Vintage Pens – Terrific or Terrible?03/21/2009
Years ago I moved into the modern pen camp for reliability and ease of care. Cartridge/converters and piston fillers have been my focus with few exceptions. But the lure of vintage nibs caught me, again, and so a couple of older beauties joined the crew here with the hope that the writing experience would make the imperfections insignificant.
The Eversharp broad nib described in this earlier post was quite simply a mess. Some dope had taken a tool to it and bent the tip upwards. There were gouges in the metal in several places which were not apparent in the seller’s photo and which he failed to mention in his description. He generously permitted me to return the pen to him in Canada at my expense of course.
The second pen, a 1930’s Red Ripple Waterman 52 sporting a very flexible pink nib, worked for less than a week. This morning when I lifted the lever to give it a new fill, the lever and the surrounding metal literally fell out of the pen. The sac isn’t visible and without the frame for the lever, the mechanism lacks sufficient leverage to fill or empty. So my 52 is now a very expensive dip pen, at least until it can be repaired. The Waterman was shaping up to be my top daily user not just for its lovely flex capabilities but it’s delightful performance at everyday writing as well. <insert string of expletives>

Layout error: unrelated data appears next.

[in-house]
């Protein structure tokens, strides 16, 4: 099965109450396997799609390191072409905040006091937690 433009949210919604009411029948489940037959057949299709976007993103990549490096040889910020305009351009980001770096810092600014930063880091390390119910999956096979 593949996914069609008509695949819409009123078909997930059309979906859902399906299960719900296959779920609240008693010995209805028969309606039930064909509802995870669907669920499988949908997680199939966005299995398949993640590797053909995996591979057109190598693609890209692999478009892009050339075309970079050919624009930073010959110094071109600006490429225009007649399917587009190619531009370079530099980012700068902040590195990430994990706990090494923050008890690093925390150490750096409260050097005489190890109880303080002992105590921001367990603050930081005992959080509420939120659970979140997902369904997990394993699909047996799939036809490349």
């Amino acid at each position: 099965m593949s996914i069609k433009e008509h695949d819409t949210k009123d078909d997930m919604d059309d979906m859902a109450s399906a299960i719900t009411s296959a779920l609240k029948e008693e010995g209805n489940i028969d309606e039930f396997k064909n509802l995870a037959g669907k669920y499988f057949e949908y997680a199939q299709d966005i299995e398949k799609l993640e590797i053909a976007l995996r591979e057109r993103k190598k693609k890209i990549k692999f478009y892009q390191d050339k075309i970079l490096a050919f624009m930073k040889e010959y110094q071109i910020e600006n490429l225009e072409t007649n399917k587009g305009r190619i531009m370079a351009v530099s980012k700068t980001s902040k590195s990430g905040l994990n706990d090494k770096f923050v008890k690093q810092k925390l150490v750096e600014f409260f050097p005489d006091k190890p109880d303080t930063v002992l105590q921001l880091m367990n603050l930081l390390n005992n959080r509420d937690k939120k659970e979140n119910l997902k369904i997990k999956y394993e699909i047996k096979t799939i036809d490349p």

Lesson learned again. Vintage pens come with no warranty or guarantee. There can be repair costs as well as long queues for the repair person’s services. Some vintage pens may be very well priced and look like a real bargain. But that assessment might be wishful thinking rather than reality. All totaled I’ve had a 20% success rate with pens manufactured before 1970. Your experience might be significantly better…or not. Caveat emptor applies.